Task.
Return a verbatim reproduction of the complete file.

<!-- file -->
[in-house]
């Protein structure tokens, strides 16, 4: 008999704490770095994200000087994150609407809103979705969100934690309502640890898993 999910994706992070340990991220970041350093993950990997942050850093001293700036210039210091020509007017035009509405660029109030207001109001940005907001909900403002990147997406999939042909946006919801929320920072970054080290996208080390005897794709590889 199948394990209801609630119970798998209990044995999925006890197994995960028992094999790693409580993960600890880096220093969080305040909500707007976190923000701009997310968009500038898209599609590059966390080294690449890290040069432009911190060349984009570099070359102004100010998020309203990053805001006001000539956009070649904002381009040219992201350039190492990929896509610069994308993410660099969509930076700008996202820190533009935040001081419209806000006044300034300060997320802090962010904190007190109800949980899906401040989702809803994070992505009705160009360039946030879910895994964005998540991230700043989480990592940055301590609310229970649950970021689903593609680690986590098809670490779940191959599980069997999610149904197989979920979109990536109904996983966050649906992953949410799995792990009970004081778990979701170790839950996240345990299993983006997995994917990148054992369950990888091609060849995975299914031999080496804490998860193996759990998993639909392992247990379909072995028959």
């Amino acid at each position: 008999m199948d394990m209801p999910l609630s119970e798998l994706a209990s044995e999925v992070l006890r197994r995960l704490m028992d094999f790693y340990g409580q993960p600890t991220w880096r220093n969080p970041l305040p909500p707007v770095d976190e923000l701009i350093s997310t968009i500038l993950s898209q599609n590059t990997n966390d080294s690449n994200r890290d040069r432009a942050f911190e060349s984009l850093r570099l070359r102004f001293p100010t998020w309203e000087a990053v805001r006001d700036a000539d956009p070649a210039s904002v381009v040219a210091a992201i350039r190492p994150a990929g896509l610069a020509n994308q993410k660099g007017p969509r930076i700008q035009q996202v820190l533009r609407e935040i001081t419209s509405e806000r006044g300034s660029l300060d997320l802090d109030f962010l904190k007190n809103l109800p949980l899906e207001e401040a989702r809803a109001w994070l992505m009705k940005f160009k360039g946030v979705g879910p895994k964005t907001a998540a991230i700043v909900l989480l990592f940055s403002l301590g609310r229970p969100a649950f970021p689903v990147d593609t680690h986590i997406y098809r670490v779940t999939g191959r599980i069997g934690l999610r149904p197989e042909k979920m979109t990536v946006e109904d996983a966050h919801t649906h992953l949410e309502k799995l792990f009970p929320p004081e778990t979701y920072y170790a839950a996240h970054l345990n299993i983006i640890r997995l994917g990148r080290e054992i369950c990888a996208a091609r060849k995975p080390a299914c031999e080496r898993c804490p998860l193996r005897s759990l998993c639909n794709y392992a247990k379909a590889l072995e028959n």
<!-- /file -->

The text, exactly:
[in-house]
């Protein structure tokens, strides 16, 4: 008999704490770095994200000087994150609407809103979705969100934690309502640890898993 999910994706992070340990991220970041350093993950990997942050850093001293700036210039210091020509007017035009509405660029109030207001109001940005907001909900403002990147997406999939042909946006919801929320920072970054080290996208080390005897794709590889 199948394990209801609630119970798998209990044995999925006890197994995960028992094999790693409580993960600890880096220093969080305040909500707007976190923000701009997310968009500038898209599609590059966390080294690449890290040069432009911190060349984009570099070359102004100010998020309203990053805001006001000539956009070649904002381009040219992201350039190492990929896509610069994308993410660099969509930076700008996202820190533009935040001081419209806000006044300034300060997320802090962010904190007190109800949980899906401040989702809803994070992505009705160009360039946030879910895994964005998540991230700043989480990592940055301590609310229970649950970021689903593609680690986590098809670490779940191959599980069997999610149904197989979920979109990536109904996983966050649906992953949410799995792990009970004081778990979701170790839950996240345990299993983006997995994917990148054992369950990888091609060849995975299914031999080496804490998860193996759990998993639909392992247990379909072995028959």
């Amino acid at each position: 008999m199948d394990m209801p999910l609630s119970e798998l994706a209990s044995e999925v992070l006890r197994r995960l704490m028992d094999f790693y340990g409580q993960p600890t991220w880096r220093n969080p970041l305040p909500p707007v770095d976190e923000l701009i350093s997310t968009i500038l993950s898209q599609n590059t990997n966390d080294s690449n994200r890290d040069r432009a942050f911190e060349s984009l850093r570099l070359r102004f001293p100010t998020w309203e000087a990053v805001r006001d700036a000539d956009p070649a210039s904002v381009v040219a210091a992201i350039r190492p994150a990929g896509l610069a020509n994308q993410k660099g007017p969509r930076i700008q035009q996202v820190l533009r609407e935040i001081t419209s509405e806000r006044g300034s660029l300060d997320l802090d109030f962010l904190k007190n809103l109800p949980l899906e207001e401040a989702r809803a109001w994070l992505m009705k940005f160009k360039g946030v979705g879910p895994k964005t907001a998540a991230i700043v909900l989480l990592f940055s403002l301590g609310r229970p969100a649950f970021p689903v990147d593609t680690h986590i997406y098809r670490v779940t999939g191959r599980i069997g934690l999610r149904p197989e042909k979920m979109t990536v946006e109904d996983a966050h919801t649906h992953l949410e309502k799995l792990f009970p929320p004081e778990t979701y920072y170790a839950a996240h970054l345990n299993i983006i640890r997995l994917g990148r080290e054992i369950c990888a996208a091609r060849k995975p080390a299914c031999e080496r898993c804490p998860l193996r005897s759990l998993c639909n794709y392992a247990k379909a590889l072995e028959n």